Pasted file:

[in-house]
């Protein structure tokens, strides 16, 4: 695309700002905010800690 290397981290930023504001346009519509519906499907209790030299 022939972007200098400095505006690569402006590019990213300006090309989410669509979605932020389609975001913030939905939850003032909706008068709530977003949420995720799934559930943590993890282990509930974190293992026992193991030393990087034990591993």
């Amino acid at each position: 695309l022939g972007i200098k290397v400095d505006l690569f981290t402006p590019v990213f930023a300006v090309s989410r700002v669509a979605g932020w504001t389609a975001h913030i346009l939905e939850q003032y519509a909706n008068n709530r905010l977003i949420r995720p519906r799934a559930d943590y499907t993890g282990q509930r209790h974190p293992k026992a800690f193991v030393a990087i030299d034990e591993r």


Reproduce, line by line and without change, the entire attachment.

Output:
[in-house]
């Protein structure tokens, strides 16, 4: 695309700002905010800690 290397981290930023504001346009519509519906499907209790030299 022939972007200098400095505006690569402006590019990213300006090309989410669509979605932020389609975001913030939905939850003032909706008068709530977003949420995720799934559930943590993890282990509930974190293992026992193991030393990087034990591993």
């Amino acid at each position: 695309l022939g972007i200098k290397v400095d505006l690569f981290t402006p590019v990213f930023a300006v090309s989410r700002v669509a979605g932020w504001t389609a975001h913030i346009l939905e939850q003032y519509a909706n008068n709530r905010l977003i949420r995720p519906r799934a559930d943590y499907t993890g282990q509930r209790h974190p293992k026992a800690f193991v030393a990087i030299d034990e591993r």